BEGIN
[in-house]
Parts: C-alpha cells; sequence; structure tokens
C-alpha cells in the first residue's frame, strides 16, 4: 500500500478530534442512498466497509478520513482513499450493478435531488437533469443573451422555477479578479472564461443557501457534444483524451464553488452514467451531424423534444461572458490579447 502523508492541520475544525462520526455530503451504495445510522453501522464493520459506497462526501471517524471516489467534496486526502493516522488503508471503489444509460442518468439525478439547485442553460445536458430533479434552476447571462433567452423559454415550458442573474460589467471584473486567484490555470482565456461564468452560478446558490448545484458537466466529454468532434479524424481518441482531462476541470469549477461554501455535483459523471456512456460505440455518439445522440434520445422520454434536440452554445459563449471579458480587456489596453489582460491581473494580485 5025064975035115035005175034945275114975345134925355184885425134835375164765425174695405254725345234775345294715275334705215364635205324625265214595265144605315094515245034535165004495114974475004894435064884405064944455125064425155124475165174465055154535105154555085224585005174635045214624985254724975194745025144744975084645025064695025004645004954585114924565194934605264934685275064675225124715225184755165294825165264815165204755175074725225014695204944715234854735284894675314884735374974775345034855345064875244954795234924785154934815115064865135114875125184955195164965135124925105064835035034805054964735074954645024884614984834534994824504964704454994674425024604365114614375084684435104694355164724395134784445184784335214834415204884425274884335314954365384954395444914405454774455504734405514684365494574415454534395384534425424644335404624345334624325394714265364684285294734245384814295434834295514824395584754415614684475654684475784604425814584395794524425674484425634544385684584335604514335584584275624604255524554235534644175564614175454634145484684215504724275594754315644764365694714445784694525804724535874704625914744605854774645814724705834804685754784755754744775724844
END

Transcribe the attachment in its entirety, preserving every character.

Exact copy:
[in-house]
Parts: C-alpha cells; sequence; structure tokens
C-alpha cells in the first residue's frame, strides 16, 4: 500500500478530534442512498466497509478520513482513499450493478435531488437533469443573451422555477479578479472564461443557501457534444483524451464553488452514467451531424423534444461572458490579447 502523508492541520475544525462520526455530503451504495445510522453501522464493520459506497462526501471517524471516489467534496486526502493516522488503508471503489444509460442518468439525478439547485442553460445536458430533479434552476447571462433567452423559454415550458442573474460589467471584473486567484490555470482565456461564468452560478446558490448545484458537466466529454468532434479524424481518441482531462476541470469549477461554501455535483459523471456512456460505440455518439445522440434520445422520454434536440452554445459563449471579458480587456489596453489582460491581473494580485 5025064975035115035005175034945275114975345134925355184885425134835375164765425174695405254725345234775345294715275334705215364635205324625265214595265144605315094515245034535165004495114974475004894435064884405064944455125064425155124475165174465055154535105154555085224585005174635045214624985254724975194745025144744975084645025064695025004645004954585114924565194934605264934685275064675225124715225184755165294825165264815165204755175074725225014695204944715234854735284894675314884735374974775345034855345064875244954795234924785154934815115064865135114875125184955195164965135124925105064835035034805054964735074954645024884614984834534994824504964704454994674425024604365114614375084684435104694355164724395134784445184784335214834415204884425274884335314954365384954395444914405454774455504734405514684365494574415454534395384534425424644335404624345334624325394714265364684285294734245384814295434834295514824395584754415614684475654684475784604425814584395794524425674484425634544385684584335604514335584584275624604255524554235534644175564614175454634145484684215504724275594754315644764365694714445784694525804724535874704625914744605854774645814724705834804685754784755754744775724844